The report also ignored the fact that long before the property sale, the blighted living conditions had led many residents to relocate, leaving much of the park empty and conditions worsening for those who remained. Some residents spoke fondly of life at Mission Trails, but the reality suggested otherwise. There were more than 200 trailer pads in the park, but only 135 trailers, and 30 of those were vacant and unsuitable for habitation, ranging from burned-out trailers to others heavily vandalized or stripped of building materials. American Family Communities owned 25 of the trailers. Only 80 trailers were owned by residents.
Unprecedented Relocation Assistance
The task force’s report calls for longer relocation periods for displaced renters, and it calls for communicating with a larger population of potentially affected neighbors and nearby residents, but the end result of the Mission Trails relocation process suggests the most valuable assistance could be in the form of cash subsidies paid by developers to displaced renters.
Under Texas law, White-Conlee had no legal obligation to help renters relocate, but the company, while vilified by many, actually demonstrated remarkable sensitivity to the tenants and spent $900,000 relocating them, paying them cash stipends, and in legal fees. Critics can question their motives, but not their actions.
In the end, White-Conlee gave every trailer owner $2,500, paid in $100 bills. White-Conlee did not pursue reports that some trailer owners or renters who really lived elsewhere were paid, too. In the end, no one who lived there turned down the money.
Seven months from the time the zoning approval for the new development was issued, all the residents had accepted the cash offer and other benefits. No one was forcibly evicted. The same individuals were given guaranteed locations at one of six area trailer parks with a one-year rent subsidy worth at least $3,000. The tenants paying American Family Communities $350 a month to live in deplorable conditions are now paying $100 a month to live in well-tended trailer parks in far better surroundings.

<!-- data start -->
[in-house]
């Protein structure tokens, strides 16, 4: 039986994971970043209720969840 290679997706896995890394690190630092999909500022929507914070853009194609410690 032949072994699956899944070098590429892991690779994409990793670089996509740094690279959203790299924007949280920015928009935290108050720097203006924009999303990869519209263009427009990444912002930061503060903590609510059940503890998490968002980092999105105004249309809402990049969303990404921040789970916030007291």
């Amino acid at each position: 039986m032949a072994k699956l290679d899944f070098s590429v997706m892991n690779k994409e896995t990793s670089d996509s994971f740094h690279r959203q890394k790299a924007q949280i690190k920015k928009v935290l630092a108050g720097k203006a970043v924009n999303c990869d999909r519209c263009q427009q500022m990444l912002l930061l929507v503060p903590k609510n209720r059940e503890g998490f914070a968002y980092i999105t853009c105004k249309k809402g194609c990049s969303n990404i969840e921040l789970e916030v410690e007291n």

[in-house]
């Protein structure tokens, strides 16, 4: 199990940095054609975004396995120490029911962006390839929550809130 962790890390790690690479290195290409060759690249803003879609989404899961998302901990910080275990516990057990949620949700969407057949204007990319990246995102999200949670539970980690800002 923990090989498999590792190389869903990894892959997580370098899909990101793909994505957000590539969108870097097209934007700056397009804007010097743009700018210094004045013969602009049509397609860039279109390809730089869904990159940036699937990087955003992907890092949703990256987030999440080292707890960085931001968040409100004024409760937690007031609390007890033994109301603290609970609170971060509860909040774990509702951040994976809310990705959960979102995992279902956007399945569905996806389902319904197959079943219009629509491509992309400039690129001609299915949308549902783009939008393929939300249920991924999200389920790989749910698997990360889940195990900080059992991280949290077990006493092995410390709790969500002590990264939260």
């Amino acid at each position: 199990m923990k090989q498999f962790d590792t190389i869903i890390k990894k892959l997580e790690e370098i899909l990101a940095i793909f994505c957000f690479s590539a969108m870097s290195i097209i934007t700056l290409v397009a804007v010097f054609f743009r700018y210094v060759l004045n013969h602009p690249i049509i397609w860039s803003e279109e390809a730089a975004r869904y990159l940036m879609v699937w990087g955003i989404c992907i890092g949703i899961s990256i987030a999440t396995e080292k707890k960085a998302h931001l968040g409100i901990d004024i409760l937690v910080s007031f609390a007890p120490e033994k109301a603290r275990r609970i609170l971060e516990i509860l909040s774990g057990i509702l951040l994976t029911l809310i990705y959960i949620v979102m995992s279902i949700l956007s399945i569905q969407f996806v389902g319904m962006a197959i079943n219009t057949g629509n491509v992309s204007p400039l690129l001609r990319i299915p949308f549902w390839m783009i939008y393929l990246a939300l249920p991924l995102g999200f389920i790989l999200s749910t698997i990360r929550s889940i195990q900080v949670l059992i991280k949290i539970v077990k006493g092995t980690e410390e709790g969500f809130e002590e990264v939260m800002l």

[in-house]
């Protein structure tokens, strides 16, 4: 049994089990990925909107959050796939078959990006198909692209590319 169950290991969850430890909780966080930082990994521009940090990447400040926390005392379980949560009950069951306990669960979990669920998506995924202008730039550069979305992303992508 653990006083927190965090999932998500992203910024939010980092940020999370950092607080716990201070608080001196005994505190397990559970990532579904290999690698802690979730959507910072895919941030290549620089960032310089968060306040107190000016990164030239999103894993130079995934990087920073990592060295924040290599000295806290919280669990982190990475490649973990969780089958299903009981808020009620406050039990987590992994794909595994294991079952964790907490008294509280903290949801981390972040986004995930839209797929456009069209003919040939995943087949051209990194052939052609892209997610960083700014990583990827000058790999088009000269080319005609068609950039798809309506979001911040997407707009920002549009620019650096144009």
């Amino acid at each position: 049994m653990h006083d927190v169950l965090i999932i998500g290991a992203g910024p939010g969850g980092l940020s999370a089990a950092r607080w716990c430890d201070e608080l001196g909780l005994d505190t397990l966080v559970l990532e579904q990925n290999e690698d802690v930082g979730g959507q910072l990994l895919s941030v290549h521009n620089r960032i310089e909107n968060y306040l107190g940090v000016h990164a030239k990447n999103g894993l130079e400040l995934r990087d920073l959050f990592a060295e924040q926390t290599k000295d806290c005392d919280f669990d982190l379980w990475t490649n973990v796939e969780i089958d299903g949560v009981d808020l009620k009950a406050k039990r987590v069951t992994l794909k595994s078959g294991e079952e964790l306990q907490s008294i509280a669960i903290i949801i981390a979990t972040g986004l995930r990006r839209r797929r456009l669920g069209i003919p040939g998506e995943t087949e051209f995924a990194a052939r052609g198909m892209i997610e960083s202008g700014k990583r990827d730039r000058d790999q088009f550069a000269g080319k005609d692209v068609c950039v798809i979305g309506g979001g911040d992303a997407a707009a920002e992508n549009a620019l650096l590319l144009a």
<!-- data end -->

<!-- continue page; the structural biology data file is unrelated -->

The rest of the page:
White-Conlee also paid the cost of moving trailers to their new locations, for set-up and utility hook-ups, and for dumpster services to haul away all the trash left behind at Mission Trails.
Mission Escondida Luxury Apartments
The coming multi-family development will include 10,000 sq. ft. of retail along with approximately 300 apartments in the first phase of construction set to begin this year. The developers want the project to be a model of sustainability. Not a single heritage tree is being cut down. Rain collection and storage will be used to irrigate native landscaping. The property itself is not historic; it dates to the 1950s when the U.S. Army Corps of Engineers dredged the river and created the site with landfill.
There will be a new level of connectivity to the Mission Reach , including an extension of the public pathway open to residents and the public, and a kayak put-in and take-out amenity. The development will have a Doggie Day Care center, a bike program and kayak storage.
The apartments will range in size from 524 to 1,149 sq. ft. and rent for $1,000 to $1,600 a month. The building exteriors will be limestone and stucco. Phase one public spaces available to all the residents will include a gym, yoga studio, a commercial demonstration kitchen for culinary events, an outdoor pool with grilles, and a business center. The price begs the question of whether the apartments really will be “luxury,” but the use of the words gives the developers the ability to call the project “The MELA.”
The project was designed by B&A Architects of San Antonio.
*Top image: Left: An trash-filled lot at Mission Trails Mobile Home Park. Photo taken in April 2014, before residents were forced to leave. Photo by Robert Rivard. Right: A rendering of Mission Escondida Luxury Apartments courtesy of B&A Architects.